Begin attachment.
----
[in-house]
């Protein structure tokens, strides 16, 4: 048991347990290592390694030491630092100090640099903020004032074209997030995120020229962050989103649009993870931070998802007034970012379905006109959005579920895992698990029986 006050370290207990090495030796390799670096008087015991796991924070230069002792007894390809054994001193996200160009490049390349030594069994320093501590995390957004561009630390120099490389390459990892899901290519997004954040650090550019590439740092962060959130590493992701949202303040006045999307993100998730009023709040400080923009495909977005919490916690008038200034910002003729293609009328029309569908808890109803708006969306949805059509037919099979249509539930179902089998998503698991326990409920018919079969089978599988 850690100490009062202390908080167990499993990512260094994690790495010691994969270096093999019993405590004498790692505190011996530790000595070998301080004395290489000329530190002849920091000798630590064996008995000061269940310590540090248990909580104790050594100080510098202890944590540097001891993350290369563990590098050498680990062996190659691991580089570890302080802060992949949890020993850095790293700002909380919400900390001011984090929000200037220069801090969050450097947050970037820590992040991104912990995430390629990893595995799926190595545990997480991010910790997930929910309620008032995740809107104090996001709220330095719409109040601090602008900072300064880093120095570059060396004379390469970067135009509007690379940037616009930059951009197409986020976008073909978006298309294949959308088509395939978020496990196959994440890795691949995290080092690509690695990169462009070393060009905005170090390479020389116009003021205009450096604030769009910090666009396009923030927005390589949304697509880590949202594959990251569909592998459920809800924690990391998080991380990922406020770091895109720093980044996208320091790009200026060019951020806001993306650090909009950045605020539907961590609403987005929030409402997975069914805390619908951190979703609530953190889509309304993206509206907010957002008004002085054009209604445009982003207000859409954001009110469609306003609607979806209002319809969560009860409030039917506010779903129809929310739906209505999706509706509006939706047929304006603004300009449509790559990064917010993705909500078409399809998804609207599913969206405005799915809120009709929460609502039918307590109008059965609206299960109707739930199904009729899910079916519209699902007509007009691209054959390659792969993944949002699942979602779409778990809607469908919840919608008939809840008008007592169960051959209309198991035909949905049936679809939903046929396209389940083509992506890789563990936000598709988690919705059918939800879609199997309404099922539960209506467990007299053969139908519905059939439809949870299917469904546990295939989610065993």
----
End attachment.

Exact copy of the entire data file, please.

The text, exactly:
[in-house]
């Protein structure tokens, strides 16, 4: 048991347990290592390694030491630092100090640099903020004032074209997030995120020229962050989103649009993870931070998802007034970012379905006109959005579920895992698990029986 006050370290207990090495030796390799670096008087015991796991924070230069002792007894390809054994001193996200160009490049390349030594069994320093501590995390957004561009630390120099490389390459990892899901290519997004954040650090550019590439740092962060959130590493992701949202303040006045999307993100998730009023709040400080923009495909977005919490916690008038200034910002003729293609009328029309569908808890109803708006969306949805059509037919099979249509539930179902089998998503698991326990409920018919079969089978599988 850690100490009062202390908080167990499993990512260094994690790495010691994969270096093999019993405590004498790692505190011996530790000595070998301080004395290489000329530190002849920091000798630590064996008995000061269940310590540090248990909580104790050594100080510098202890944590540097001891993350290369563990590098050498680990062996190659691991580089570890302080802060992949949890020993850095790293700002909380919400900390001011984090929000200037220069801090969050450097947050970037820590992040991104912990995430390629990893595995799926190595545990997480991010910790997930929910309620008032995740809107104090996001709220330095719409109040601090602008900072300064880093120095570059060396004379390469970067135009509007690379940037616009930059951009197409986020976008073909978006298309294949959308088509395939978020496990196959994440890795691949995290080092690509690695990169462009070393060009905005170090390479020389116009003021205009450096604030769009910090666009396009923030927005390589949304697509880590949202594959990251569909592998459920809800924690990391998080991380990922406020770091895109720093980044996208320091790009200026060019951020806001993306650090909009950045605020539907961590609403987005929030409402997975069914805390619908951190979703609530953190889509309304993206509206907010957002008004002085054009209604445009982003207000859409954001009110469609306003609607979806209002319809969560009860409030039917506010779903129809929310739906209505999706509706509006939706047929304006603004300009449509790559990064917010993705909500078409399809998804609207599913969206405005799915809120009709929460609502039918307590109008059965609206299960109707739930199904009729899910079916519209699902007509007009691209054959390659792969993944949002699942979602779409778990809607469908919840919608008939809840008008007592169960051959209309198991035909949905049936679809939903046929396209389940083509992506890789563990936000598709988690919705059918939800879609199997309404099922539960209506467990007299053969139908519905059939439809949870299917469904546990295939989610065993």